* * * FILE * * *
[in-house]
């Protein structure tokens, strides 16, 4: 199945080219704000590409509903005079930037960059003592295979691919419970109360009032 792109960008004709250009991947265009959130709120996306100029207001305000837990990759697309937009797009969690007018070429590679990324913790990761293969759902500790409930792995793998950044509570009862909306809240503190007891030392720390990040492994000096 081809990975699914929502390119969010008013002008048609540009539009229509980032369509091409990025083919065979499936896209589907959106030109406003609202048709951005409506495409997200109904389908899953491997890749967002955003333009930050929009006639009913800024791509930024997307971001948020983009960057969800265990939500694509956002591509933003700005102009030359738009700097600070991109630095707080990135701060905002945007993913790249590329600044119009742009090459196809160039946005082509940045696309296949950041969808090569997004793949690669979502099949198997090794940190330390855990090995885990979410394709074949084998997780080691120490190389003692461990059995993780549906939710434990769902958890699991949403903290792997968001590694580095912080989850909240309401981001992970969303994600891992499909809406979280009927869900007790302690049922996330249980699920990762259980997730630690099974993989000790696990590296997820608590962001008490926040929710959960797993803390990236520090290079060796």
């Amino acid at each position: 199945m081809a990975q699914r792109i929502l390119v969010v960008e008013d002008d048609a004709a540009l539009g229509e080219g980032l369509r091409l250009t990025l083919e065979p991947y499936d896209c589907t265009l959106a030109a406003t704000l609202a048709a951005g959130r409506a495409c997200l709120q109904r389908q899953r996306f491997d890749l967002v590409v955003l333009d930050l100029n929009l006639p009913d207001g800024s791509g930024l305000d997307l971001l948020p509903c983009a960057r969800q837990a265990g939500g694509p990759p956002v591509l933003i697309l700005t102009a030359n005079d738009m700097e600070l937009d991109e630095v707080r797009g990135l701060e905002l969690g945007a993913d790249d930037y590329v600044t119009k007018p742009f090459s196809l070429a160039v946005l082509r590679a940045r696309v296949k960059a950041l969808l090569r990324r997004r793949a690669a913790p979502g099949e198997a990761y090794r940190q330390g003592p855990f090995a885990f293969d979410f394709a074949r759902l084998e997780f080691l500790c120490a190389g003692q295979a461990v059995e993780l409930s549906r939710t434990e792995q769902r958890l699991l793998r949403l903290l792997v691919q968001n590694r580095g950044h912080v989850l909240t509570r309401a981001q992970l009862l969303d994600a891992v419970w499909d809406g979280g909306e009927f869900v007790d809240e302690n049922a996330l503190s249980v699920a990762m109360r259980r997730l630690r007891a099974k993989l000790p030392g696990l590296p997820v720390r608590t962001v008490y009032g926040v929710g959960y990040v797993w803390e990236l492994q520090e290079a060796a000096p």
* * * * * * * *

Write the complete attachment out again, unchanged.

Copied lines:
[in-house]
């Protein structure tokens, strides 16, 4: 199945080219704000590409509903005079930037960059003592295979691919419970109360009032 792109960008004709250009991947265009959130709120996306100029207001305000837990990759697309937009797009969690007018070429590679990324913790990761293969759902500790409930792995793998950044509570009862909306809240503190007891030392720390990040492994000096 081809990975699914929502390119969010008013002008048609540009539009229509980032369509091409990025083919065979499936896209589907959106030109406003609202048709951005409506495409997200109904389908899953491997890749967002955003333009930050929009006639009913800024791509930024997307971001948020983009960057969800265990939500694509956002591509933003700005102009030359738009700097600070991109630095707080990135701060905002945007993913790249590329600044119009742009090459196809160039946005082509940045696309296949950041969808090569997004793949690669979502099949198997090794940190330390855990090995885990979410394709074949084998997780080691120490190389003692461990059995993780549906939710434990769902958890699991949403903290792997968001590694580095912080989850909240309401981001992970969303994600891992499909809406979280009927869900007790302690049922996330249980699920990762259980997730630690099974993989000790696990590296997820608590962001008490926040929710959960797993803390990236520090290079060796």
């Amino acid at each position: 199945m081809a990975q699914r792109i929502l390119v969010v960008e008013d002008d048609a004709a540009l539009g229509e080219g980032l369509r091409l250009t990025l083919e065979p991947y499936d896209c589907t265009l959106a030109a406003t704000l609202a048709a951005g959130r409506a495409c997200l709120q109904r389908q899953r996306f491997d890749l967002v590409v955003l333009d930050l100029n929009l006639p009913d207001g800024s791509g930024l305000d997307l971001l948020p509903c983009a960057r969800q837990a265990g939500g694509p990759p956002v591509l933003i697309l700005t102009a030359n005079d738009m700097e600070l937009d991109e630095v707080r797009g990135l701060e905002l969690g945007a993913d790249d930037y590329v600044t119009k007018p742009f090459s196809l070429a160039v946005l082509r590679a940045r696309v296949k960059a950041l969808l090569r990324r997004r793949a690669a913790p979502g099949e198997a990761y090794r940190q330390g003592p855990f090995a885990f293969d979410f394709a074949r759902l084998e997780f080691l500790c120490a190389g003692q295979a461990v059995e993780l409930s549906r939710t434990e792995q769902r958890l699991l793998r949403l903290l792997v691919q968001n590694r580095g950044h912080v989850l909240t509570r309401a981001q992970l009862l969303d994600a891992v419970w499909d809406g979280g909306e009927f869900v007790d809240e302690n049922a996330l503190s249980v699920a990762m109360r259980r997730l630690r007891a099974k993989l000790p030392g696990l590296p997820v720390r608590t962001v008490y009032g926040v929710g959960y990040v797993w803390e990236l492994q520090e290079a060796a000096p």